Page:Catalogue of St. John's College 1945.pdf/12

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catalogue of st. john's college

there are at least two auxiliary teachers, but it is best exemplified in the editorial work that is being carried on by many members of the faculty. The majority of the great books are already in cheap and easily available English translations, but there are a considerable number of them that need new editions, and a smaller number which have not been translated or are badly translated. So far the following books have been reprinted:

Plato: Phaedrus, in Greek and Latin
Gospel according to St. John, in Greek and Latin
Descartes: Discourse on Method, in French and Latin
Hippocrates: Selected Works
Archimedes: Selected Works
Lucian: True History
Aristarchus: Distances of Sun and Moon
Nicomachus: Introduction to Arithmetic
Spinoza: Theological-Political Treatise
Gilbert: On the Magnet
Harvey: The Works of
Rousseau: Du Contrat Social
Lavoisier: Elements of Chemistry
Hegel: Philosophy of History
Dalton: Chemical Philosophy
Bernard: Experimental Medicine
Fourier: Theory of Heat
Virchow: Cellular Pathology

The following books have been translated for the first time into English by members of the faculty:

Apollonius: Conics
Ptolemy: Mathematical Composition (Almagest)
Augustine: On Music
Scotus Erigena: The Division of Nature
Grosseteste: On Light
Oresme: On the Breadths of Forms
Copernicus: On the Revolution of the Spheres
Kepler: Epitome of Astronomy
Pico: On the Dignity of Man

The following books have been retranslated by members of the faculty:

Plato: Meno
Plotinus: Fifth Ennead
Aristotle: Physics, Books I-IV
Bonaventure: Reduction of Arts to Theology
Cantor: Transfinite Numbers

This represents the first line of research.

The second line of research consists in the constant reinterpretation of the book list which occurs as an immediate by-product of teaching the books in tutorial, in seminar, and in the laboratory. Criticism of the books takes place in two directions primarily, first their historical order and background which continually change and enrich themselves by connections with other books; secondly in the bearing these books have on the immediate teaching problem and the progress of current thought in general.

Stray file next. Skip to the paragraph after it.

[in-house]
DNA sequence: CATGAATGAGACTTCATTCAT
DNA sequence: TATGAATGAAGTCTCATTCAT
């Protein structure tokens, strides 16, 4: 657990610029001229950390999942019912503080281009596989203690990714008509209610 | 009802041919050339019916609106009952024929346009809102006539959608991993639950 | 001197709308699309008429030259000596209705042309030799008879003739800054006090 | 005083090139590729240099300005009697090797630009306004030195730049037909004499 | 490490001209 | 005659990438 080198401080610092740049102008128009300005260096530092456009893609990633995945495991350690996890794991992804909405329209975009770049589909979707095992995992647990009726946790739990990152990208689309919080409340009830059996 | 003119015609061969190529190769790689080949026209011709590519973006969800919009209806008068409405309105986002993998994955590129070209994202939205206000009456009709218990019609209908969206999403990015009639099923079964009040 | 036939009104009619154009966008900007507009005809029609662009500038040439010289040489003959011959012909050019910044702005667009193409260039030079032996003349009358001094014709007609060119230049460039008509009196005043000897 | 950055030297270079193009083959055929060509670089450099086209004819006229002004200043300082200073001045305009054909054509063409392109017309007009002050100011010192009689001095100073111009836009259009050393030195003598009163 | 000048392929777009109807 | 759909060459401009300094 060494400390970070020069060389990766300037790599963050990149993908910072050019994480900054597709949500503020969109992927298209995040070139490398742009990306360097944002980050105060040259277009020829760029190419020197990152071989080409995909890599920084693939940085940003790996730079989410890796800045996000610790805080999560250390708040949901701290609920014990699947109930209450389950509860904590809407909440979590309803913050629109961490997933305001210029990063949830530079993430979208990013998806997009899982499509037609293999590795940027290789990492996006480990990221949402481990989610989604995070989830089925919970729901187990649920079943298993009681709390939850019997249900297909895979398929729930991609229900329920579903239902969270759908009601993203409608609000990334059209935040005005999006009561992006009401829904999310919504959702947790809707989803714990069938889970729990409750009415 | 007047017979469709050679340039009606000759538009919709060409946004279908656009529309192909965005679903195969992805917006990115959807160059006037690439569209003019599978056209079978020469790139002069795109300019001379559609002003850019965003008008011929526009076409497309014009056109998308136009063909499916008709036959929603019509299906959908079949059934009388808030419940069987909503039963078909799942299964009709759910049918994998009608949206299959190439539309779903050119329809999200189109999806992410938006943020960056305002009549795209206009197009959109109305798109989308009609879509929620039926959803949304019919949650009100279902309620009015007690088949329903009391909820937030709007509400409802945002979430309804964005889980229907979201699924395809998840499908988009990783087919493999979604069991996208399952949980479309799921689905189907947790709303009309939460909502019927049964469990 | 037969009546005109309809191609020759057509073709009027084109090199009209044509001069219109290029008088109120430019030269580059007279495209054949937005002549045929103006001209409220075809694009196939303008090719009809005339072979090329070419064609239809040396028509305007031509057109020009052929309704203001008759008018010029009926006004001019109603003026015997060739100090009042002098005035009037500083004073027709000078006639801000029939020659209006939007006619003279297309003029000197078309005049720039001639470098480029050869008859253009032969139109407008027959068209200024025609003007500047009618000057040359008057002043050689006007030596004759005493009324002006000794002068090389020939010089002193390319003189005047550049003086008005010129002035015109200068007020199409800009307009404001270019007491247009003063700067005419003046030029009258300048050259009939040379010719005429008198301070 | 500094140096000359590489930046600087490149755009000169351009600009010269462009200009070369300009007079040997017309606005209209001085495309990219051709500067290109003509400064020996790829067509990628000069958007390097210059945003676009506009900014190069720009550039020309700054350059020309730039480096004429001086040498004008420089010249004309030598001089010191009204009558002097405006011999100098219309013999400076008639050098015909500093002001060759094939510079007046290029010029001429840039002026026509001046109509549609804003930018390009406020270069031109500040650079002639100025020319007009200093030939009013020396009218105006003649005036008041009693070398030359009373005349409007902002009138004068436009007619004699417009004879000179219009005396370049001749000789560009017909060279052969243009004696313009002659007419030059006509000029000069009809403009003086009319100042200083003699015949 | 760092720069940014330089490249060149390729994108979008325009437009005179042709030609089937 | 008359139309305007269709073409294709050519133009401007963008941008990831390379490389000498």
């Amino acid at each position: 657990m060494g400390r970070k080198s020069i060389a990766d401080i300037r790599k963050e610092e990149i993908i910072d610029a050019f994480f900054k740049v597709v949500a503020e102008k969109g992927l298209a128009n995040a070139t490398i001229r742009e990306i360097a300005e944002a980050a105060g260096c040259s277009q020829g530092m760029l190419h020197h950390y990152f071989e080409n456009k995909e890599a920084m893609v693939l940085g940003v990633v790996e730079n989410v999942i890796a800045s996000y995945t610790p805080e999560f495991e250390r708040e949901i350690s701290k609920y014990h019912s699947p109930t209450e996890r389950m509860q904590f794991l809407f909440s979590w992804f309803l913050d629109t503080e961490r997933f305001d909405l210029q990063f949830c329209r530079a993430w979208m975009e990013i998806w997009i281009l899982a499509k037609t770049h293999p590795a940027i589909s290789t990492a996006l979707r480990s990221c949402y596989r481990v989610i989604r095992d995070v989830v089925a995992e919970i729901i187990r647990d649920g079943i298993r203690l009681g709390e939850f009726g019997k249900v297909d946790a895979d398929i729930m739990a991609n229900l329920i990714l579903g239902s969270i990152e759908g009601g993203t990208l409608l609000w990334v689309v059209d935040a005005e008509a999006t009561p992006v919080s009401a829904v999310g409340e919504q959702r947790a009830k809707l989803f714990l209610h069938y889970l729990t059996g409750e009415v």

Making the actual reading schedule for the seminars for each year is a result of much faculty and student deliberation, and the reading schedule registers teaching and learning experiences from year to year.

The products of this kind of research go first into teaching directly. Production for publication and learned societies is and should be a secondary result. The students thus have direct and contributing parts in research, and research has a direct and contributing rôle in instruction.

The present faculty has been selected by two criteria. For members of the previous faculty at St. John's, experience in teaching the elective system and capacities which promise well for becoming re-educated in all the subject matter of the new program have guided the policy of reappointment. New members of the faculty have been chosen for their varying degrees of understanding of the general subject matter and the work they have done to educate themselves in it.

The faculty now represents a well-balanced distribution of special knowledge. Eventually the graduates from the four-year course itself will be the best teachers, and some of them have already been taken on as teaching assistants.

academic standing

The system of instruction allows for a close and varied acquaintance of instructors and students; therefore the student's academic standing is known in detail from day to day. This knowledge is pooled at the end of each term on the occasion of the don rag and the combined judgments of the staff are based on more than recorded grades. Since this is the case academic standing is not determined by numerical or literal grades, and judgments are made and reported for the purpose of advice and planning both for the teachers and the